Search - Alannah Myles :: Arival

Arival
Alannah Myles
Arival
Genres: Pop, Rock
 
  •  Track Listings (11) - Disc #1


      
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CD Details

All Artists: Alannah Myles
Title: Arival
Members Wishing: 0
Total Copies: 0
Label: Ark 21
Original Release Date: 3/24/1998
Re-Release Date: 3/7/2000
Genres: Pop, Rock
Style: Adult Contemporary
Number of Discs: 1
SwapaCD Credits: 1
UPC: 618681001829

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CD Reviews

Good sounds, but no evolution in styles for Alannah
Daniel J. Hamlow | Narita, Japan | 11/11/2003
(4 out of 5 stars)

"The fourth album by Alannah Myles, that bluesy-rock woman with the image of a nomad troubadour, fiercely independent, someone's who's drunk deep from life's bittersweet water, singing songs of the nightlife, and still has a "life goes on" mindset. She gets some notable names on songwriting on her sole go-around on Ark-21 Records, in which she sticks to her usual style without much experimenting that she did in Alannah."Motherload" begins with a cacophony of Middle Eastern sounds before going into her usual sound, highlighted by a blaring and grinding electric guitar. This song was co-written by her and Maia Sharp."Bad 4 U," co-written between her, Eric Bazilian, and Desmond Child, is a raging rocker where she warns a prospective suitor that she's an "out-of-control freak" who doesn't tolerate fools lightly, giving him such warnings as "I'll put a hole in your heart ten foot wide." Her voice matches the power of the guitars which sport a Hooters meets AC-DC sound, no smooth black velvet here. Bazilian does the guitar and harmonica here. A standout track, although I'll steer very clear of the character of this song.The slow, melancholy "The Dance of Love" is an acoustic number set in a suburb of Warsaw peopled with the dispossessed. Her voice is huskier and melodic here."The Great Divide" is her usual bluesy-rock with blaring guitar about someone who describes herself as a fallen angel. Some goofy lyrics with religious themes appear here, accompanied by some really heavy guitar: "bank of karma won't loan/your yin won't yang/the bed don't bang/and the springs don't sprang/again and again and ahhhhhh." Someone take the bottle of black velvet away from her please-she's lost it. Just kidding, as it's another standout track.The character in "Chained (Final Rescue)" is a fiercely independent person who does whatever she wants, doesn't want to be tied down, and is cynical of heroes and self-proclaimed saviours, and even the law. "Watch out for heroes lookin' for a deed/beware of crusaders meeting your need/watch out for fixers when you're not even broke" she warns.`Why Have Angels Denied You" sports a swamp blues sound and describes the attempts of a woman who wants someone to open up emotionally.Alannah's voice is alternately tender and hoarsely intense in the piano ballad "What Am I Gonna Do With You?" Another standout cut that depicts emotional draining after what one's gone through: "It's so hard to fall after what's fallen through" she sings, and then asks not only the title but also "What am I gonna do about the way that I feel?""Everything's Missing" is another mid-paced blaring guitar blues song. Then comes a folky mandolin song coupled with her usual blues spiced with the cynical observation that "Kisses Are Weapons." Like roses and the thorns on them, she further describes the dichotomy of kisses. They are "beautiful and sharp" but also "weapons of the heart" and "weapons whether we win or we lose." They make enemies or lovers of people. A bitter standout cut here."Honesty" is a folk/country song with acoustic guitar, with an electric solo in the middle. As a lonely troubadour, she asks "Did I strike the chord of honesty in you?", wondering further if it elicited "a bout of lust between true love."A racing acoustic Peter Paul and Mary-like number, "Yellow Roses" describes the title flower as that of unrequited love and as a thorn in one's heart that protects one from further pain. The songwriting is good, with her usual rocking blues, the ballad highlighting her emotional voice. The folkish sound sported on the last two songs shows potential material or a shift in sound for a future album, if there will be another one."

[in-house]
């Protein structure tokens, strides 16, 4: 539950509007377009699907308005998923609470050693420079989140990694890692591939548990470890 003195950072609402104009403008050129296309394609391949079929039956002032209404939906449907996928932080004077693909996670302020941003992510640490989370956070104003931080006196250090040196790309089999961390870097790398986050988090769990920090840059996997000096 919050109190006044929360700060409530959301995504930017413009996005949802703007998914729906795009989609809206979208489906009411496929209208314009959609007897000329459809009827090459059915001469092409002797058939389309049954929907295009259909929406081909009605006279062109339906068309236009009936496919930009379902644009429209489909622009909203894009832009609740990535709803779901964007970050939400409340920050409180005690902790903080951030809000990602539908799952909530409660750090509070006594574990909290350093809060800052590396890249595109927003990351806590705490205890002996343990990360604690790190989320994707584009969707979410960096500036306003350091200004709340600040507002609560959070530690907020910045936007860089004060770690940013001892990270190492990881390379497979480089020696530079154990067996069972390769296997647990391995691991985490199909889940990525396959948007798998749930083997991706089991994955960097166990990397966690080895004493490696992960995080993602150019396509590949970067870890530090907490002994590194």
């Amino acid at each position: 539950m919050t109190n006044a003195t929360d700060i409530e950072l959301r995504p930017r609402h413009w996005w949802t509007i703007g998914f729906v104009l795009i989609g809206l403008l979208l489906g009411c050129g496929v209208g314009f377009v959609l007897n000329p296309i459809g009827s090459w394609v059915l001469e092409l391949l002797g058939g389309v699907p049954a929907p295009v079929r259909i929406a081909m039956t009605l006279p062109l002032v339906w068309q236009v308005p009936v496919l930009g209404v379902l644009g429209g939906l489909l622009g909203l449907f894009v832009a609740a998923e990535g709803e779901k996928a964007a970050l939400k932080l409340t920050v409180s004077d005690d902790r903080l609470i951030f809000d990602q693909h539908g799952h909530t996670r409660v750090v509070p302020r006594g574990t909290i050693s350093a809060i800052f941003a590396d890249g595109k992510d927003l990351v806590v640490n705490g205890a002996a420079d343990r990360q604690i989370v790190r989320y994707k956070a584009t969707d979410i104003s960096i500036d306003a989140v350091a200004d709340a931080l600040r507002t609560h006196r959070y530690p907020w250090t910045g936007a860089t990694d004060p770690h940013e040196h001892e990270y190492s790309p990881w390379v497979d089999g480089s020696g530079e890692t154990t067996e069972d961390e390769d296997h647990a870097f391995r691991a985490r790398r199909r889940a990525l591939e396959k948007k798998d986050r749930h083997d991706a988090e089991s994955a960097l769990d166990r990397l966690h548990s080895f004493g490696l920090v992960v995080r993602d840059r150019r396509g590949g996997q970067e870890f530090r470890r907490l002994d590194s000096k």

What a voice, what a daring album
Jules Houben | The hague Netherlands | 07/17/2002
(5 out of 5 stars)

"Her burden of being a little bit of a one hit wonder, is a huge shame for both the music industry as well us listeners. This woman knows rock and she knows how to portray it. This should have been the big return album to the spotlight, but unfortunately failed. Why? Because there is just too much GOOD music on this disc, which can't be eaten by the big mass. The variety of styles and the way she's able to adapt her voice to her lyrics is an ansolute stunner. She can be a screaming rockvamp one minute and continue with a voice that would put a baby to sleep 'till she grabs you by the throat to make you listen to her. What a voice what an expression what an absolute stunner of an album - the best kept secret in roch history is called arival - But don't worry apparently Alannah Myles is producing an album as we speak and I am sure she will be back where she belongs, at the Grammy's for an award."
Great, but...
Hilla | Israel | 08/09/2000
(4 out of 5 stars)

"I have loved Alannah Myles' music since "Black Velvet" in 1990. I have all of her albums, and I love them all. She's creative, outspoken, outgoing... in a nutshell, spectacular. But this album inspires some sort of erosion, it repeats the patters that made the others succesful and doesn't have anything new in it to show the development Alannah claims to have underwent."